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Gastrointestinal Cancers

Overview

Gastrointestinal (GI) cancers, of which there are more than 200,000 new cases annually in the U.S., are specific malignancies found in the various organs along the digestive tract. These include colorectal cancer, which affects nearly 150,000 people annually; pancreatic cancer, 26,000; stomach cancer, 24,000; esophageal cancer, 11,000; liver cancer, 5,000; and anal cancer, which affects approximately 3,000 people annually. Though each disease has unique characteristics, and should therefore be looked at individually, GI cancers as a group affect both men and women and usually develop after age 50.

Causes and Risk Factors and Warning Signs

Causes
While the precise causes of gastrointestinal cancers are yet unknown, Columbia Weill Cornell Cancer Centers are conducting research into the genesis of these cancers.

Risk Factors and Warning Signs
Each GI cancer has different risk factors and warning signs, but they do share some commonalities: 

  • Family history of cancer plays an important role in all GI cancers, especially colorectal cancer.
  • The roles of diet, smoking, and the environment are being examined for their effect on cell structure and organ structure and the development of cancer.
  • Prior medical problems in the esophagus, colon, pancreas, anus, and other organs can have a significant tie to the later development of cancer in these areas.
  • Excessive cigarette smoking and alcohol use can play a very significant role in the specific development of colon, rectal, esophageal, pancreatic, and stomach cancers.
  • Particular work environments are linked to the development of certain GI cancers (see specific section).
  • Exposure to specific chemicals appears to be linked to the development of particular GI cancers (see specific section).

Early Detection and Screening

Early detection and screening can make a significant difference in outcomes, both in terms of survival and recovery, in cancers of the gastrointestinal tract. In general, knowing risk factors and consulting a physician with any unusual or persistent symptoms can improve survival rates and treatment outcomes.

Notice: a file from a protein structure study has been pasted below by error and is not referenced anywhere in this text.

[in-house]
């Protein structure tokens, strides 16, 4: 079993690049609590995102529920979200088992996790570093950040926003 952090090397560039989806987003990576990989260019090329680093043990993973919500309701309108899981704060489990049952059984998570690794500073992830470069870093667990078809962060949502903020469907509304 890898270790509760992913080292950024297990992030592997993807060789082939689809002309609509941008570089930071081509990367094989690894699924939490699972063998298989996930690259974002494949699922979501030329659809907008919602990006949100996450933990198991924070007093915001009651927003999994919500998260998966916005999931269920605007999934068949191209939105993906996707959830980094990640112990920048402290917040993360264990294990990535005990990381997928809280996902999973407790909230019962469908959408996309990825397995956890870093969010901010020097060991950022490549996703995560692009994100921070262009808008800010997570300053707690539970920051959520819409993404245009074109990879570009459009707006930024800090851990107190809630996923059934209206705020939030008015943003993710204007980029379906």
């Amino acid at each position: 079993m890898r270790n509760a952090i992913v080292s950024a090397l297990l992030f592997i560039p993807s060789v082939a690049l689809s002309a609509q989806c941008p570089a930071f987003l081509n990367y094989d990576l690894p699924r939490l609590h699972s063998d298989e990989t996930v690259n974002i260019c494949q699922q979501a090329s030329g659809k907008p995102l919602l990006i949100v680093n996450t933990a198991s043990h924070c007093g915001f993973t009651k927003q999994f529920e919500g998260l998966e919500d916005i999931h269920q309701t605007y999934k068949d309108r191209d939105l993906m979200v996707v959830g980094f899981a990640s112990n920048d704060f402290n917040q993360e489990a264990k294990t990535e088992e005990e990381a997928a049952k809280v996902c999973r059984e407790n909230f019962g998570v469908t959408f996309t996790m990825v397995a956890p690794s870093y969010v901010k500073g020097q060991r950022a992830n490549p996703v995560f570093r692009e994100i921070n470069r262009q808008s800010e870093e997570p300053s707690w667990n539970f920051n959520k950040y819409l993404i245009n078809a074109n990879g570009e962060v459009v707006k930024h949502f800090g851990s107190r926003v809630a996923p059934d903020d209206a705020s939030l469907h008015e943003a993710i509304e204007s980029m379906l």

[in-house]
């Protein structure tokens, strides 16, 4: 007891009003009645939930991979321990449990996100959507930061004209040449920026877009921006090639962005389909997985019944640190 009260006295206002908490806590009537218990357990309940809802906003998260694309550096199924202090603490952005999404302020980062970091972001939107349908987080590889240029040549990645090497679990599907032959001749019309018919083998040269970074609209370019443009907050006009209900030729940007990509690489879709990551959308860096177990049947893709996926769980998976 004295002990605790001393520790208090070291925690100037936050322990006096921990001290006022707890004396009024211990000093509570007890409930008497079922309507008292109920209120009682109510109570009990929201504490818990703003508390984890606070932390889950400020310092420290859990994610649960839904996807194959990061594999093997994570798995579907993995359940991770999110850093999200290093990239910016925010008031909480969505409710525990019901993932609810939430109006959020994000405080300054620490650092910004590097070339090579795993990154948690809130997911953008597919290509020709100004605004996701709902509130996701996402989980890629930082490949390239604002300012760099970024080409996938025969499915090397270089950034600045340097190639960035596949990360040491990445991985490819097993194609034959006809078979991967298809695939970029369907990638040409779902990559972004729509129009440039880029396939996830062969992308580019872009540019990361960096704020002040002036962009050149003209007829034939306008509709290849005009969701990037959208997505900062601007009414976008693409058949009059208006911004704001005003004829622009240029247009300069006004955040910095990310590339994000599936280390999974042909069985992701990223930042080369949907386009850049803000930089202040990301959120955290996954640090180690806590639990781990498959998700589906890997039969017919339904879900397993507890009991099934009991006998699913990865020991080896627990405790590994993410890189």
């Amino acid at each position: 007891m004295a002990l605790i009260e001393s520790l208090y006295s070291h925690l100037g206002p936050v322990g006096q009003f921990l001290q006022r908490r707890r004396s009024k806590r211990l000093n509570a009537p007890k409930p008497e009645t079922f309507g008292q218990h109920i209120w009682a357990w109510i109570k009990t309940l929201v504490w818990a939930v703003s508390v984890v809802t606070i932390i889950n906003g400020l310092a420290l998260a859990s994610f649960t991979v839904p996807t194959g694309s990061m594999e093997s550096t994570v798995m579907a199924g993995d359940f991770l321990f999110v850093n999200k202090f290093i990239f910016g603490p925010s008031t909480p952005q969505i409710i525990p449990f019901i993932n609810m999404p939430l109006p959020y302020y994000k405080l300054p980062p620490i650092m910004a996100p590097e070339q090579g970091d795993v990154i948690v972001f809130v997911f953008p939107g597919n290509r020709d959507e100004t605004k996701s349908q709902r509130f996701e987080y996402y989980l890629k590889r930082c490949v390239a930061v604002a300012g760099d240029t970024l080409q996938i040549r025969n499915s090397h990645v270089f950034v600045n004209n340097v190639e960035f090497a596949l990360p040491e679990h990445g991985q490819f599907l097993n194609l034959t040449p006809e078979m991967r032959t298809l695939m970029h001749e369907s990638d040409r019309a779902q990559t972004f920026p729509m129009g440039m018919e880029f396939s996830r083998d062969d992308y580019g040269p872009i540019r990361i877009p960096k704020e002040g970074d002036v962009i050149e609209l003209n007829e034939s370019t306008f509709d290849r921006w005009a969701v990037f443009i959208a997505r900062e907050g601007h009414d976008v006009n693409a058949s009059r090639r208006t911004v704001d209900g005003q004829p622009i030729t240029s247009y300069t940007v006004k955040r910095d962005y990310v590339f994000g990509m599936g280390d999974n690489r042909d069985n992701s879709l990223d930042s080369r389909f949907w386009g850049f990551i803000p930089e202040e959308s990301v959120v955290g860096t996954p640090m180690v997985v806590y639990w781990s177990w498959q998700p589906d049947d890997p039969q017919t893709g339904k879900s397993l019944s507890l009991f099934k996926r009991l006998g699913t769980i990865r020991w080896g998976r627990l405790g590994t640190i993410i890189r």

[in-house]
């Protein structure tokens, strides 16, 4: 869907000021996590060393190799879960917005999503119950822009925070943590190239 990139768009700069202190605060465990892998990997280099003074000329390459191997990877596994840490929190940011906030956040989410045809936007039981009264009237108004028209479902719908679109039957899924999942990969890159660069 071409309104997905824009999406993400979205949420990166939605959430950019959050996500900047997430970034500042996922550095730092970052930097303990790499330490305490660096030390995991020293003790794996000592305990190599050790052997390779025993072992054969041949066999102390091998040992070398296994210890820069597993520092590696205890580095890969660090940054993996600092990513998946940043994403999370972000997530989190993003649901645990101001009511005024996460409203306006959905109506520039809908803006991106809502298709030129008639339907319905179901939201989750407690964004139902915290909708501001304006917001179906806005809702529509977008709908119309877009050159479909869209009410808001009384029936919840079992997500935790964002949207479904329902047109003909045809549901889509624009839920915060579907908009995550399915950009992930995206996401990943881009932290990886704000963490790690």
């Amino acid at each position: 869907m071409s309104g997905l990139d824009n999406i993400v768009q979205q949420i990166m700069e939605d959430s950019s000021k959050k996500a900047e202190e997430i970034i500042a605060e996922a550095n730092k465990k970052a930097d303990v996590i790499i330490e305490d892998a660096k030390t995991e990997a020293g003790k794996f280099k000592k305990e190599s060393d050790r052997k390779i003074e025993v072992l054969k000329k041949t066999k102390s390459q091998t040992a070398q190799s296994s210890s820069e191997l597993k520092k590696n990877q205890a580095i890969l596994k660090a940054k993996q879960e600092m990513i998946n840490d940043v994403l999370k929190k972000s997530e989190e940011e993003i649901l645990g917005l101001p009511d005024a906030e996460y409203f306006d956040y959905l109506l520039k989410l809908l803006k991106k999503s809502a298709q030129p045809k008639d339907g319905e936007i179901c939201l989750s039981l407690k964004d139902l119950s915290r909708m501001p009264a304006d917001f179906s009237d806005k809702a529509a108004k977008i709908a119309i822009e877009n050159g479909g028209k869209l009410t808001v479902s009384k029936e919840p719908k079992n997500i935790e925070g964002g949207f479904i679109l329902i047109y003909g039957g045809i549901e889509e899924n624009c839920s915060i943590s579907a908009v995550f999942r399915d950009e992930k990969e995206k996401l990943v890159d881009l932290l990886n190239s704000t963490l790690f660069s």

Diagnosis

Since symptoms often do not appear until lung cancer has progressed, the following signs warrant immediate medical attention:

  • Persistent cough
  • Coughing up of blood
  • Wheezing and shortness of breath
  • Discomfort during breathing
  • Constant chest pain
  • Pneumonia symptoms, such as a fever and a mucus-producing cough
  • Discomfort during swallowing
  • Hoarseness
  • Weight loss and poor appetite

The following tests help confirm the presence of lung cancer, predict its stage and guide treatment recommendations.

Needle Biopsy. A needle biopsy is a procedure in which a piece of the tumor is removed using a small needle. This tissue is examined under a microscope to determine if it is malignant

Bronchoscopy. This procedure is used to explore the lungs to determine if there is a tumor or blockage present and is also used to take tissue samples for biopsy purposes

CT Scan. The CT scan is a simple and effective study that provides information about the size of the tumor, and can suggest whether the tumor has spread to nearby lymph glands or organs.  Findings on a CT scan, however, must be interpreted with caution. A CT scan alone is not sufficient to make the diagnosis of lung cancer. For example, enlarged lymph nodes seen on a CT scan do not always mean the cancer has spread. They may be enlarged for other reasons, such as chronic infection. Other studies, such as bone scans or CT scans of the brain, may provide complimentary information

PET Scan.  A relatively new technique, the PET scan is also used to help determine the stage of lung cancer.  Unlike a CT scan, the PET scan can image the entire body at one time, and can indicate whether the cancer has spread to distant organs such as the bone or liver.

Mediastinoscopy. This surgical procedure, performed under general anesthesia, is one of the most important and accurate tools used to determine the stage of lung cancer. The procedure is preformed through a small incision made above the collarbone. Here a telescope is inserted, and samples are taken from lymph glands within the chest. A pathologist will then determine whether the cancer has spread to these lymph glands. Mediastinoscopy is a simple procedure that usually requires less than one hour. It may be performed as an outpatient procedure or before a larger operation to remove the lung tumor.

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